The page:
Supporters of the legislation say those amendments are unnecessary because they are already amending the bill to clarify that it does not affect rights of private individuals or businesses that are currently enshrined in law. That amendment would also make clear that a marriage is between two people, an effort to ward off some far-right criticism that the legislation could endorse polygamy.
Republican Sen. Thom Tillis of North Carolina, who has been lobbying his fellow GOP senators to support the legislation for months, points to the number of religious groups who are supporting the bill, including the Church of Jesus Christ of Latter-day Saints. Some of those groups were part of negotiations on the bipartisan amendment.
“They see this as a step forward for religious freedom,” Tillis says.
The nearly 17-million member, Utah-based faith said in a statement earlier this month that church doctrine would continue to consider same-sex relationships to be against God’s commandments. Yet it said it would support rights for same-sex couples as long as they didn’t infringe upon religious groups’ right to believe as they choose.
The support of some religious groups reflect the changing public sentiment on the issue — recent polling has found more than two-thirds of the public supports same-sex unions. But Congress has been slower to act.
Most Republicans still oppose the legislation, saying it is unnecessary and citing concerns about religious liberties. And some conservative groups stepped up opposition in recent weeks.
“As I and others have argued for years, marriage is the exclusive, lifelong, conjugal union between one man and one woman, and any departure from that design hurts the indispensable goal of having every child raised in a stable home by the mom and dad who conceived him,” the Heritage Foundation’s Roger Severino, vice president of domestic policy, wrote in a recent blog post arguing against the bill.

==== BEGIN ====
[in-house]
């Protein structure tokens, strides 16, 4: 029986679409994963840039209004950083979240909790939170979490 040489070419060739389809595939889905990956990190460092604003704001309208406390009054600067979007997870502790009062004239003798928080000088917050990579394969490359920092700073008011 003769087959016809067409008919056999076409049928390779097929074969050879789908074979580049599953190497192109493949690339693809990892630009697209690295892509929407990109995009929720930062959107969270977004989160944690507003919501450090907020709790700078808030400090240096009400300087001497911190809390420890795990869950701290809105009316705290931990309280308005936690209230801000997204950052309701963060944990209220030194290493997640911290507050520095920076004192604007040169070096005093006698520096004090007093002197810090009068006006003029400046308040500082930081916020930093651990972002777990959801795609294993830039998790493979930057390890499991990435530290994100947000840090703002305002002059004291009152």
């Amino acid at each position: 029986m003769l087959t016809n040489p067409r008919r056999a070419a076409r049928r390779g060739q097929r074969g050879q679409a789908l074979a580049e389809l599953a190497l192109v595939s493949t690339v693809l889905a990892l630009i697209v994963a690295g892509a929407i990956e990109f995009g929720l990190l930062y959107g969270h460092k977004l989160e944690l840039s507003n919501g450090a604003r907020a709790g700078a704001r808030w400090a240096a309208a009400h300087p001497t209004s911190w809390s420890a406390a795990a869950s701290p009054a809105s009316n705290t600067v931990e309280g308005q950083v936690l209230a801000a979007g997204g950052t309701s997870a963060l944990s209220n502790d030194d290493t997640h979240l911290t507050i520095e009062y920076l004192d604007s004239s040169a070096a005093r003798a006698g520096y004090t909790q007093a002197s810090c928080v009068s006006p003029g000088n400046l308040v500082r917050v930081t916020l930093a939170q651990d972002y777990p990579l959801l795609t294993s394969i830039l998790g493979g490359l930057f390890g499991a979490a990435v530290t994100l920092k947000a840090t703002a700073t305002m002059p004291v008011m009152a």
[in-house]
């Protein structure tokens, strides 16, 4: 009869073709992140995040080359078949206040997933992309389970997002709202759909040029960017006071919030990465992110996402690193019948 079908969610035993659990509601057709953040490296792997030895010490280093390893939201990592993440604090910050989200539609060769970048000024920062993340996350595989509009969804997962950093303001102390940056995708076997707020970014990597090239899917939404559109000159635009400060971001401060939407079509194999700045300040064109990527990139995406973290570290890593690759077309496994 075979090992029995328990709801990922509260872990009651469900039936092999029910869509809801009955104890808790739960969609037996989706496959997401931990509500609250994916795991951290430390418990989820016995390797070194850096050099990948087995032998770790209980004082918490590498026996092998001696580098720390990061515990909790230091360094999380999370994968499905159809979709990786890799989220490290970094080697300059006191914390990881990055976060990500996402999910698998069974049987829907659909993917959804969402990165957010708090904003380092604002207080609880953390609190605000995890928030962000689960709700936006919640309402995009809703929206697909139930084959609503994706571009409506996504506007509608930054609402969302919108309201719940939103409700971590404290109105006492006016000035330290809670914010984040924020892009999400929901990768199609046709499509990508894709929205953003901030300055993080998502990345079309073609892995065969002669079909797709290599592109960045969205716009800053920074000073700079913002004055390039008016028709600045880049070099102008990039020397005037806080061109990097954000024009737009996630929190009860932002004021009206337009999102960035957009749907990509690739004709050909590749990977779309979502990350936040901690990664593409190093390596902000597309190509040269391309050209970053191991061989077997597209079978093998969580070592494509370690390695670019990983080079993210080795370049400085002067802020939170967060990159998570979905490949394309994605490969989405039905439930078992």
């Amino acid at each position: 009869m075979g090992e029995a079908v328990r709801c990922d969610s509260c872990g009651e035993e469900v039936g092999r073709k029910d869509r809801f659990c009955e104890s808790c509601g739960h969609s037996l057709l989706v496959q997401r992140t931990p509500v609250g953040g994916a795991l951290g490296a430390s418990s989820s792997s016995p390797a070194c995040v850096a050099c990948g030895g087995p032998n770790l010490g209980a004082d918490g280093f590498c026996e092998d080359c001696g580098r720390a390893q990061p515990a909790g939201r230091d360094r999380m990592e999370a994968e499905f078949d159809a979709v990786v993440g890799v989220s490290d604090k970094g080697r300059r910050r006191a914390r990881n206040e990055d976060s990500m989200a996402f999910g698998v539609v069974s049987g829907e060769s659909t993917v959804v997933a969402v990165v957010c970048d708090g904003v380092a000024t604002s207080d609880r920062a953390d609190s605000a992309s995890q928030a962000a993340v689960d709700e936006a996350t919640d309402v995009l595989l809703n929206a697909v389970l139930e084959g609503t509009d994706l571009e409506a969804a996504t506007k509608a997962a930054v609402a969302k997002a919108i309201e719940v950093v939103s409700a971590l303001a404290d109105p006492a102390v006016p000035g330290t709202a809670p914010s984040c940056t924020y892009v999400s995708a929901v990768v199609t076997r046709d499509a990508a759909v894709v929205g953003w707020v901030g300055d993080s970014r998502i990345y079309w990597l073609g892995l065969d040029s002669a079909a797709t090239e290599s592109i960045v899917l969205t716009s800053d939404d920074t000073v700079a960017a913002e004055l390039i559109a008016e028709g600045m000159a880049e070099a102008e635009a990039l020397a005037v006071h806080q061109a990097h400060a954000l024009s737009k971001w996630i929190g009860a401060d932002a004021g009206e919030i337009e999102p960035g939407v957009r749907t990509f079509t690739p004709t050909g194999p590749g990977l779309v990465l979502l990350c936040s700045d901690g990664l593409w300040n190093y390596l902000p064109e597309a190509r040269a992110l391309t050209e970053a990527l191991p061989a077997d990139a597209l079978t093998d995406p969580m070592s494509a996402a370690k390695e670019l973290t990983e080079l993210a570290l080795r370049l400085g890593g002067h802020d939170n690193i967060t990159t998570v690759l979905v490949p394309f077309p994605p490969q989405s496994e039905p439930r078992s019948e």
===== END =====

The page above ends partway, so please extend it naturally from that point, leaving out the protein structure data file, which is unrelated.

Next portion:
In an effort to win the 10 Republican votes necessary to overcome a filibuster in the 50-50 Senate, Democrats delayed consideration until after the midterm elections, hoping that would relieve political pressure on some GOP senators who might be wavering.
The delay appeared to work, and eventual support from twelve Republicans gave Democrats the votes they needed.
Along with Tillis, Maine Sen. Susan Collins and Ohio Sen. Rob Portman supported the bill early on and have lobbied their GOP colleagues to support it. Also voting for the legislation in two test votes were Republican Sens. Richard Burr of North Carolina, Todd Young of Indiana, Shelley Moore Capito of West Virginia, Mitt Romney of Utah, Joni Ernst of Iowa, Roy Blunt of Missouri, Cynthia Lummis of Wyoming and Lisa Murkowski and Dan Sullivan of Alaska.
The growing GOP support for the issue is a sharp contrast from even a decade ago, when many Republicans vocally opposed same-sex marriages.
Wisconsin Sen. Tammy Baldwin, a Democrat who is the first openly gay senator and has been working on gay rights issues for almost four decades, said this month that the newfound openness from many Republicans on the subject reminds her “of the arc of the LBGTQ movement to begin with, in the early days when people weren’t out and people knew gay people by myths and stereotypes.”
Baldwin, the lead Senate negotiator on the legislation, said that as more individuals and families have become visible, hearts and minds have changed.
“And slowly laws have followed,” she said. “It is history.”